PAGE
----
Thales Theorem

Brittin Evenson

About The Mathematician

Thales was a philosipher who came up with many theories, even outside of math.

He was born in Mietus in 624 B.C., and died there in 546 B.C.

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The Theorem

"The converse of Thales Theorem is useful when you are trying to find the center of a circle. Using the diameter of a circle as the base of a triangle with the apex on that circle, means that this triangle will be a right triangle and the diameter will be the hypotenuse of that triangle. Since the diameter passes through the center, by drawing two such diameters the center is found at the point where the diameters intersect."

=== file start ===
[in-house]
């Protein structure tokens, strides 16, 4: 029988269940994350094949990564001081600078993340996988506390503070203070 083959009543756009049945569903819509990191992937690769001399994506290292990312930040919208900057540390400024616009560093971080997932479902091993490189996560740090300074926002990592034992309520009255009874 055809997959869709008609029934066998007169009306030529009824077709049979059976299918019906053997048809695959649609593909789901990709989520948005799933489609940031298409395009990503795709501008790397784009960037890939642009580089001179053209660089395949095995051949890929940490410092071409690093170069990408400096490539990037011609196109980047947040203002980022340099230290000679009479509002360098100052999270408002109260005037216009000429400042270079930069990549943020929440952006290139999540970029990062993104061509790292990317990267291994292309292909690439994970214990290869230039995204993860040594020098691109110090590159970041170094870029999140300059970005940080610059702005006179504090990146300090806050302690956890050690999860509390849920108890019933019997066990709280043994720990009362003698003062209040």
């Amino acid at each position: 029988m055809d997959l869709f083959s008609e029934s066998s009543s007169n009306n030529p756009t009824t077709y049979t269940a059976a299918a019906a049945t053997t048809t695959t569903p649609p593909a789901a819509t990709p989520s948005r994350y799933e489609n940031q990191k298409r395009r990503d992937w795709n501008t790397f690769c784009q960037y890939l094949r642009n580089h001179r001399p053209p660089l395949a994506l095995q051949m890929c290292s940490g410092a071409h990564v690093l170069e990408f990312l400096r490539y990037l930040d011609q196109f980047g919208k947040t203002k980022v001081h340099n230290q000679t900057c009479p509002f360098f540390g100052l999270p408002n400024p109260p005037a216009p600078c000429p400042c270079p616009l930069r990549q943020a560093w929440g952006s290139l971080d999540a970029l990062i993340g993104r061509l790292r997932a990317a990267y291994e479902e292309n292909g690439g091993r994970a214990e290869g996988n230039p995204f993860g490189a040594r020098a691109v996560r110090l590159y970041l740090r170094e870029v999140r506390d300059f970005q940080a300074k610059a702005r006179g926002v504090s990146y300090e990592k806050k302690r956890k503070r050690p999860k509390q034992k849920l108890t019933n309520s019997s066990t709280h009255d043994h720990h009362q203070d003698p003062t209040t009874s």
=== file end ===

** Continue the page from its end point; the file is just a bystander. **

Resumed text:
To make this easier, you will need to know that an apex is the top of the circle, and the hypotenuse is the longer side of the right triangle. First, use the diameter of the circle as your base for your right triangle. Then, you will need to put the apex on the top of the circle. The diameter will be the longer side of the right triangle. You will draw the same right triangle diagonal from the one you just drew, and where the two points meet is the center of your circle.

Using This Theorem in The Real World

Many different jobs have to use geometry and this theorem. Some career examples include architects, car designers, and most manufacturing careers. They have to use (cut, draw, etc.) specific measurements and angles, and this theorem helps them to do so.
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See all of those different angles that Architects have to use?